Previous reports indicate that inflammatory stimuli can modulate expression pMHC complexes by extending the half-lives of MHC molecules expressed on the surface of mature DC (19, 20, 21). We therefore hypothesized that CpG/OVA-8 pulsed BM-DCs may stabilize more pMHCs on the surface throughout the incubation period, thus allowing more TCRs on CD8+ T cells to be triggered. To examine the stability of Kb-OVA expressed on the surface of DCs, BM-DCs were stimulated and washed as before, and total amounts of Kb-OVA (MFI) were quantitated and expressed as log2 (MFI) or as percentage of initial maximal binding at various time points. Treatment of BM-DCs with CpG resulted in a greater persistence of Kb-OVA expression on the surface of these cells (Fig. 4, A and B). This enhanced stabilization of pMHCs by CpG would enable many more pMHCs to trigger TCR over time.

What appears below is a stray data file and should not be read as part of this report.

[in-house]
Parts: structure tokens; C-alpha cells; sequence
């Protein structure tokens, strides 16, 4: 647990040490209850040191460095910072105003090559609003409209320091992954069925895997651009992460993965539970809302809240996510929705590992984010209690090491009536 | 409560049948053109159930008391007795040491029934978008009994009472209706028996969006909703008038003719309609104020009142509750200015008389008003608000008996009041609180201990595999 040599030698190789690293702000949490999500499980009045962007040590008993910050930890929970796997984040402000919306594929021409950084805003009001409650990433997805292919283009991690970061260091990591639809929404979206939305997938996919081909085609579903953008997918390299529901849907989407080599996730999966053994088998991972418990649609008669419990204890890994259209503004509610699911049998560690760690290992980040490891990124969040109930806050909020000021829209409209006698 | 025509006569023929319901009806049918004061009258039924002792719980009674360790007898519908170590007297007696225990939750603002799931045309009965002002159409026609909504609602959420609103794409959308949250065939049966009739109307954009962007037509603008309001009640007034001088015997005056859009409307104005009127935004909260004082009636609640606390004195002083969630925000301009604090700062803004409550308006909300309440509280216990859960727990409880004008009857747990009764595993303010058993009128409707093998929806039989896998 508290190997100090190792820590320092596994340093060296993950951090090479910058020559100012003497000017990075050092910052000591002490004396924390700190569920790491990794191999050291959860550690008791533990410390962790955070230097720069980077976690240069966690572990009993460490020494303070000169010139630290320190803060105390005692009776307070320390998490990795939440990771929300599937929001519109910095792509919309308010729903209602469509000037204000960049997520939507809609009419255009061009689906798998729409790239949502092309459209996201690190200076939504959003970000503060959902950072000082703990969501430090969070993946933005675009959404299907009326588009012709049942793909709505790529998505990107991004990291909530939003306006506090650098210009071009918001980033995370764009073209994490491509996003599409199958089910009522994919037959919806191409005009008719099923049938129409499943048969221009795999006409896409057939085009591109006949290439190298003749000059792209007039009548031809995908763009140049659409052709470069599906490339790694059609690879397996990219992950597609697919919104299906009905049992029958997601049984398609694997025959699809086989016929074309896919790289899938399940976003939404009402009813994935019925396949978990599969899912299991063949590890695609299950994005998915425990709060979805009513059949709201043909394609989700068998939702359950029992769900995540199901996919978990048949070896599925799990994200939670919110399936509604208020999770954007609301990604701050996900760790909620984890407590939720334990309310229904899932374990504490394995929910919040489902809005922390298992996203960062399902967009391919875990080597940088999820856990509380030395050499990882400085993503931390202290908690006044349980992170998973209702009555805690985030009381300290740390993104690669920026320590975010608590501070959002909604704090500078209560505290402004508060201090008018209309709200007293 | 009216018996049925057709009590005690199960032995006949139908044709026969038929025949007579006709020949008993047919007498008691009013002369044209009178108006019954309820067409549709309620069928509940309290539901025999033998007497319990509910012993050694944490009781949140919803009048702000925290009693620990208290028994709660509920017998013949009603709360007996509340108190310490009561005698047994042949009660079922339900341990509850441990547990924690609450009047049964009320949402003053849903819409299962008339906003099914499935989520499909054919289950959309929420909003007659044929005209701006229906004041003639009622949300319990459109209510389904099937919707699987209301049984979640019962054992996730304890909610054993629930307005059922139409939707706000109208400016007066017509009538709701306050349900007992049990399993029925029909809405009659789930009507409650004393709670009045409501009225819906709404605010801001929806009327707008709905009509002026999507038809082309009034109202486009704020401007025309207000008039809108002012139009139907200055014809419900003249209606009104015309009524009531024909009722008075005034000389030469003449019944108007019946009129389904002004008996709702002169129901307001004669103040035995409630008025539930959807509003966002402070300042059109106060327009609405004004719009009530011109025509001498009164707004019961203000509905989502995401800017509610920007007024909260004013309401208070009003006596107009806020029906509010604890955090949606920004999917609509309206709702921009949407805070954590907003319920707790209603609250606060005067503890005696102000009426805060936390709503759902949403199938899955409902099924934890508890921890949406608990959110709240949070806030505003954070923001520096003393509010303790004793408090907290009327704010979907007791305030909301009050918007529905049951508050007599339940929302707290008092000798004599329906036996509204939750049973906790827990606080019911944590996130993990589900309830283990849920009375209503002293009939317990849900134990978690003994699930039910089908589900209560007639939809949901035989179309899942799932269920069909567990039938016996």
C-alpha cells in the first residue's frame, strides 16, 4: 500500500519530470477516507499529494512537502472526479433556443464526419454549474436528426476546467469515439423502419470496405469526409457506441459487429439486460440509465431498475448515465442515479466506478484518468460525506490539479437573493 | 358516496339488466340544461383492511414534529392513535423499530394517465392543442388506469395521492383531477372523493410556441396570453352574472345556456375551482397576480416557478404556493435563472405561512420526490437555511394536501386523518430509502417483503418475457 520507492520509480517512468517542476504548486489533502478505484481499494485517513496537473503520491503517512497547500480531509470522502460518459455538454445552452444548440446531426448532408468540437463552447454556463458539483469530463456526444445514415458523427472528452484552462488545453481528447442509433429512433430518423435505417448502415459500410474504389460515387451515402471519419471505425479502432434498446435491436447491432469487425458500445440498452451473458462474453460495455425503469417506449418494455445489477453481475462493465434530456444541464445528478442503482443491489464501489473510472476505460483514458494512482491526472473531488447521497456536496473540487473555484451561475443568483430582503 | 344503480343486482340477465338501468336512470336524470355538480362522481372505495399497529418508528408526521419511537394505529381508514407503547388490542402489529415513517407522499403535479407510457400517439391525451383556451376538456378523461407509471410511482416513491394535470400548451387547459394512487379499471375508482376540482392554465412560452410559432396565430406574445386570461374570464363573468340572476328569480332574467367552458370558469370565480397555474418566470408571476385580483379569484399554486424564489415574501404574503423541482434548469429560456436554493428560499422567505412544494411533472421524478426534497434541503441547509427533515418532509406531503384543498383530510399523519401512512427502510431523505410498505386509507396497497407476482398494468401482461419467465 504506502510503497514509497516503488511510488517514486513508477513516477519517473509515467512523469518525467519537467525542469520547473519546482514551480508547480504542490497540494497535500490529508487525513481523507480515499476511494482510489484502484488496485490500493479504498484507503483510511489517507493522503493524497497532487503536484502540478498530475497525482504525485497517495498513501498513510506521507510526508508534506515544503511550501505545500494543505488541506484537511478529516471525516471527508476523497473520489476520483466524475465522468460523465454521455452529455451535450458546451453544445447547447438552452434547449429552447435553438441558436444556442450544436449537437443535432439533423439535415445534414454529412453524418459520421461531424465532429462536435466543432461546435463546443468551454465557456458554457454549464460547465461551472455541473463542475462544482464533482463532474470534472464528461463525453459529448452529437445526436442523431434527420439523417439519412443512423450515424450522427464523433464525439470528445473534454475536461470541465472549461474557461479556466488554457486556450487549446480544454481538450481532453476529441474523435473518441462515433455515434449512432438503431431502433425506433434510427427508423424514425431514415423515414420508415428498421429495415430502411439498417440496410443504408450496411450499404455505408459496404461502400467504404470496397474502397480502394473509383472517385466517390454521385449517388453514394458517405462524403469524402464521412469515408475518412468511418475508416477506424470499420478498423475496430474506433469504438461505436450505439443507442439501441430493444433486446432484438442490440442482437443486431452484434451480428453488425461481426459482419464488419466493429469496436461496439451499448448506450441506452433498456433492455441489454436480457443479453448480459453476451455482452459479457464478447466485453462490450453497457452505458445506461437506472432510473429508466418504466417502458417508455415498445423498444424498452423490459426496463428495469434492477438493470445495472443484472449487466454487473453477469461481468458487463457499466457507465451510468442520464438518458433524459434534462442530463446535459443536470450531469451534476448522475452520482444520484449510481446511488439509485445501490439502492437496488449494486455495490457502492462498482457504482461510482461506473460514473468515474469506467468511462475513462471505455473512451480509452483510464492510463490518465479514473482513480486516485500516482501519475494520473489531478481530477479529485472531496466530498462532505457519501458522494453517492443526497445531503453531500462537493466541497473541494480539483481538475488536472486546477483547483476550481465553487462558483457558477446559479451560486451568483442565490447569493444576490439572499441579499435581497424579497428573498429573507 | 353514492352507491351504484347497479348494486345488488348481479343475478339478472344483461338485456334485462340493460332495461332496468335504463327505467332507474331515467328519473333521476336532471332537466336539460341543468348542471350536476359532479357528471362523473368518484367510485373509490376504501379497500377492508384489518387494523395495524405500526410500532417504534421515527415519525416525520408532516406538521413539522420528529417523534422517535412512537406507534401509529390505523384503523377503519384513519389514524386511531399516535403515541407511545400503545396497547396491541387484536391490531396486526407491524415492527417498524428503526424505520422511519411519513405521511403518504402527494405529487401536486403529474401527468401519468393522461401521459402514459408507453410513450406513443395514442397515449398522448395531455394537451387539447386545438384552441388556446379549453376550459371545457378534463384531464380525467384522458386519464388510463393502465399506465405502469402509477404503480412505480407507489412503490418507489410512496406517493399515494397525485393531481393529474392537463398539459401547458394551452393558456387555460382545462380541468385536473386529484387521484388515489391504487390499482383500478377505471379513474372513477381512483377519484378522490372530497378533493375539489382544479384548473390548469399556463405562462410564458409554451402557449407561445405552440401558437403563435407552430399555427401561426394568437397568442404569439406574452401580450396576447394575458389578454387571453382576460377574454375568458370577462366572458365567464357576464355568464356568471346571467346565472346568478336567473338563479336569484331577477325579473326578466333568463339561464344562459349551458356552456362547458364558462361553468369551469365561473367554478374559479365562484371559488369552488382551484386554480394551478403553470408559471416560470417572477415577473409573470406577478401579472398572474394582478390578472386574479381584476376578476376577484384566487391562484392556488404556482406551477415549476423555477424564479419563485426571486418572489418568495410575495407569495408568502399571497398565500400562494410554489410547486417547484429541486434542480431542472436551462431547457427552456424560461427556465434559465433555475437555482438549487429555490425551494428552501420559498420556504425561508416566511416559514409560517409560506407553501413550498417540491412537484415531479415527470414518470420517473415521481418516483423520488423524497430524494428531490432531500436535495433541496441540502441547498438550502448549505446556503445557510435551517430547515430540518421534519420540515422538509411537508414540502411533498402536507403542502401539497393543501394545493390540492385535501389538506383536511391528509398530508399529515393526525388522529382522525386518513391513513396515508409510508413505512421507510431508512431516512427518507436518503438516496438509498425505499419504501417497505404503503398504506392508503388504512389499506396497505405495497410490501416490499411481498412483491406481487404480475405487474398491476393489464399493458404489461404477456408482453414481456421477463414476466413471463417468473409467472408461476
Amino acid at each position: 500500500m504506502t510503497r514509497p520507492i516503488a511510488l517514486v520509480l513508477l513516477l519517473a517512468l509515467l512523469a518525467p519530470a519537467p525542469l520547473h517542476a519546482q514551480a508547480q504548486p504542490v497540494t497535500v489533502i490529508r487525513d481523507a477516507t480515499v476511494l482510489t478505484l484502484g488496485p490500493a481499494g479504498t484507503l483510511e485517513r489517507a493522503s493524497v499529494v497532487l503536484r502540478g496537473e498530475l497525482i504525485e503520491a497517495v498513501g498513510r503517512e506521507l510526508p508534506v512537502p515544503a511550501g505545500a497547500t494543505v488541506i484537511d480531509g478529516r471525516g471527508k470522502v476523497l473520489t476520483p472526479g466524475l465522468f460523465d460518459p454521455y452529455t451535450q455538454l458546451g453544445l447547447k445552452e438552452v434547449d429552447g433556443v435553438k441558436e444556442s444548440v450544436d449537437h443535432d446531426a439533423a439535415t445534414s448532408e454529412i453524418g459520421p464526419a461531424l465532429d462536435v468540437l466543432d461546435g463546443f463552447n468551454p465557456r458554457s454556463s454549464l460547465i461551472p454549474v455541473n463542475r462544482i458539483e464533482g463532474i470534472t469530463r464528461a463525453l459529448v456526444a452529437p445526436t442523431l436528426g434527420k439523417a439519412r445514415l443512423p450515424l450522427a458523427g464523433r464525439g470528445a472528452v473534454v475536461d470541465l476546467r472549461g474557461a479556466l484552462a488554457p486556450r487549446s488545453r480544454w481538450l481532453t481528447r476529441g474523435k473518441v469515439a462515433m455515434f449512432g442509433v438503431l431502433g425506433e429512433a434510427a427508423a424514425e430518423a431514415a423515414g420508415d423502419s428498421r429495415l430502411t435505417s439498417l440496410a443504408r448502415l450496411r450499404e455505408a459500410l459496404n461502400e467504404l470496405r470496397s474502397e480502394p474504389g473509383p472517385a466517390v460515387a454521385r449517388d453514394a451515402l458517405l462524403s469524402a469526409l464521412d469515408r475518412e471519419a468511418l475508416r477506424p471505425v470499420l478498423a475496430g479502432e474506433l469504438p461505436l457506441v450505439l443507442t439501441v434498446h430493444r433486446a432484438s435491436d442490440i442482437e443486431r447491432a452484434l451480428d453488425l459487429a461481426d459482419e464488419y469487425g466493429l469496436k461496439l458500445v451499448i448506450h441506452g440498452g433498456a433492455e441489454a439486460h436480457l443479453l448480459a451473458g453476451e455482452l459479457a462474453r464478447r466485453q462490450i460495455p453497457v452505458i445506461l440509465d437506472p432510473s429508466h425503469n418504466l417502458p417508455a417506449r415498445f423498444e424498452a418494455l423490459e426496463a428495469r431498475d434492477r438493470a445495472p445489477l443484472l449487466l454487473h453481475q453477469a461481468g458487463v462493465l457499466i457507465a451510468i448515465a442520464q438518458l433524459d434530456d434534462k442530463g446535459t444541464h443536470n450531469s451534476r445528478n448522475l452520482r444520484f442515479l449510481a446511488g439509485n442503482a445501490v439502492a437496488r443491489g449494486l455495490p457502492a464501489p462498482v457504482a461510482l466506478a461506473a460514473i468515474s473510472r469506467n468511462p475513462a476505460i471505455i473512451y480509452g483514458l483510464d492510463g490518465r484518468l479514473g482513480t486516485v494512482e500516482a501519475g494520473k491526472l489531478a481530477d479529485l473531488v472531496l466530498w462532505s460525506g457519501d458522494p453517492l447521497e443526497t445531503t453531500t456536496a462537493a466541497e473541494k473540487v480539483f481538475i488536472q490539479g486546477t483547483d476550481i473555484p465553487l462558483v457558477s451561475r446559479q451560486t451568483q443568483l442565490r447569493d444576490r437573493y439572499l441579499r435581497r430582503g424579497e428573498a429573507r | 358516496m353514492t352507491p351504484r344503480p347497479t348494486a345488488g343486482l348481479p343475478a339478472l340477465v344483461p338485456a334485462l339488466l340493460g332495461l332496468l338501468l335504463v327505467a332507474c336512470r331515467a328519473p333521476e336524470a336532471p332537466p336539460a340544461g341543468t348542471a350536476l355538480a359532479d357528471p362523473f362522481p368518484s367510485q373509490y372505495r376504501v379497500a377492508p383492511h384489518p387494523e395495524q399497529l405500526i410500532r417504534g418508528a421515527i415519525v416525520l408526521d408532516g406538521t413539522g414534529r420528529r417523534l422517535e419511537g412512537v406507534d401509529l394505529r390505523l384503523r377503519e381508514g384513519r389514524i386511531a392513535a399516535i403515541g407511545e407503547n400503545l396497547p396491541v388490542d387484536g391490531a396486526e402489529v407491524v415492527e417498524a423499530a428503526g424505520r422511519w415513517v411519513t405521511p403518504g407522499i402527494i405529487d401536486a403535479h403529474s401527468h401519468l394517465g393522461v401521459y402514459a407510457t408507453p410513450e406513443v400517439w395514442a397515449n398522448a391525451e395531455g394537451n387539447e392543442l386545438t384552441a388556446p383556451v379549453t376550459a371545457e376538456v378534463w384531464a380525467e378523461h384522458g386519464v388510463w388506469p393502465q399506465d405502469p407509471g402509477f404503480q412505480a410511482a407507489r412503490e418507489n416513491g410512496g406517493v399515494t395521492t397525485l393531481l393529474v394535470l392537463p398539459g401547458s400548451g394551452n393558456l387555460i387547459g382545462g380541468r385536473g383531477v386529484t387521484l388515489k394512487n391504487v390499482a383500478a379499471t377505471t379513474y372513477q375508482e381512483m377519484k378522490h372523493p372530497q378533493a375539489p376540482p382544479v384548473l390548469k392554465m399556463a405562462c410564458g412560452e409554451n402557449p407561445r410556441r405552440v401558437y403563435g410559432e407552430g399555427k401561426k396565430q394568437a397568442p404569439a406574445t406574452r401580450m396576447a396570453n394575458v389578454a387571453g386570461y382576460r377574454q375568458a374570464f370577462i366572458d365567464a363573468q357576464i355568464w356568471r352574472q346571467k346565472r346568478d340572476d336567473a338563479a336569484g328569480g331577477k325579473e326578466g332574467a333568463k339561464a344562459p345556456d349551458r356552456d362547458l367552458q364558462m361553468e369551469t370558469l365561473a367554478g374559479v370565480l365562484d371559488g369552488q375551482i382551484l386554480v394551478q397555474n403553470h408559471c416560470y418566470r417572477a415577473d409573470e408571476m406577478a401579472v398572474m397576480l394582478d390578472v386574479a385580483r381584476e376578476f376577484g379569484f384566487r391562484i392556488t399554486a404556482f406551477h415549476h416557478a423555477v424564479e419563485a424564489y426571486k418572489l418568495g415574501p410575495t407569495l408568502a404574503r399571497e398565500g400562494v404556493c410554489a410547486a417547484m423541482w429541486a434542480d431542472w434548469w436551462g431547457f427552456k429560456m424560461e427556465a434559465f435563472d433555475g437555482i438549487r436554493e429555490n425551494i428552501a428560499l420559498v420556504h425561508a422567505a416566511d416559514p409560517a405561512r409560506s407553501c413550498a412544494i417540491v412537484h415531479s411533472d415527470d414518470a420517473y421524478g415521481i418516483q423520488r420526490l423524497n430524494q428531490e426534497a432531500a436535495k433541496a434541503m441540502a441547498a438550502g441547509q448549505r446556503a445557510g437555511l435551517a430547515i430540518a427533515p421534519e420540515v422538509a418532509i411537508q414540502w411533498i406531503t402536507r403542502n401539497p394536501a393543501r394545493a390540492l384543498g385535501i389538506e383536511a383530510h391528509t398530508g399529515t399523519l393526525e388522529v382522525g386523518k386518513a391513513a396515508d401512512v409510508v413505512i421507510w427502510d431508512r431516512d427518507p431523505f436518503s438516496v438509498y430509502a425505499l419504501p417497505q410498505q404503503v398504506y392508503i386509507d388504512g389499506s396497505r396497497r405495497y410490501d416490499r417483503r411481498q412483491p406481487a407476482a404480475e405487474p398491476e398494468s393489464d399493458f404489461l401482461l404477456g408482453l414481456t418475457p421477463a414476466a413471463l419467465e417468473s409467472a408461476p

Next, we sought to test whether the observed increase in TCR triggering by CpG-stimulated BM-DCs directly translated into enhanced CD8 effector functions. To that effect, BM-DCs were treated with equal amounts of OVA-8 and/or CpG as before and cocultured with CD8+ T cells in the presence of anti-CD80 and anti-CD86 blocking Abs. Following the 8 h incubation, the BM-DCs were removed from the coculture by immunomagnetic sorting and purified CD8+ T cells were cultured for an additional 2 days. Acquisition of effector functions was assessed by measuring the ability of these cells to secrete IFN-γ, TNF-α, and IL-2 when restimulated with OVA-8 peptide. As shown in Fig. 4 C, CD8+ T cells stimulated for only 8 h with CpG-treated BM-DCs differentiated into nearly twice as many cytokine-producing cells, demonstrating a direct link among MHC decay rates, number of TCRs triggered, and enhanced effector functions.